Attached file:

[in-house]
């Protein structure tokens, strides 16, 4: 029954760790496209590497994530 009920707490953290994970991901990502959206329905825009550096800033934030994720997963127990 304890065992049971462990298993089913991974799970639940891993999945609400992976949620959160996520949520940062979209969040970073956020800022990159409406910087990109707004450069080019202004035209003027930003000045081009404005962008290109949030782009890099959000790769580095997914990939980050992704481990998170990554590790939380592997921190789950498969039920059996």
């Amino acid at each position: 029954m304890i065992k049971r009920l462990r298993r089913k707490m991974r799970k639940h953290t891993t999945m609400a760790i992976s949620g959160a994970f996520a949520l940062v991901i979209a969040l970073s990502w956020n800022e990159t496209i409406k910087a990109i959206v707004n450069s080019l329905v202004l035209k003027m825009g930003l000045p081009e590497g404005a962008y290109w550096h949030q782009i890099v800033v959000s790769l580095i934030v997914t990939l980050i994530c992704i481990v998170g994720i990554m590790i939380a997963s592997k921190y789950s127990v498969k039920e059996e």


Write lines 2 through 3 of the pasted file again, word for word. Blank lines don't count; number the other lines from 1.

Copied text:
């Protein structure tokens, strides 16, 4: 029954760790496209590497994530 009920707490953290994970991901990502959206329905825009550096800033934030994720997963127990 304890065992049971462990298993089913991974799970639940891993999945609400992976949620959160996520949520940062979209969040970073956020800022990159409406910087990109707004450069080019202004035209003027930003000045081009404005962008290109949030782009890099959000790769580095997914990939980050992704481990998170990554590790939380592997921190789950498969039920059996």
């Amino acid at each position: 029954m304890i065992k049971r009920l462990r298993r089913k707490m991974r799970k639940h953290t891993t999945m609400a760790i992976s949620g959160a994970f996520a949520l940062v991901i979209a969040l970073s990502w956020n800022e990159t496209i409406k910087a990109i959206v707004n450069s080019l329905v202004l035209k003027m825009g930003l000045p081009e590497g404005a962008y290109w550096h949030q782009i890099v800033v959000s790769l580095i934030v997914t990939l980050i994530c992704i481990v998170g994720i990554m590790i939380a997963s592997k921190y789950s127990v498969k039920e059996e």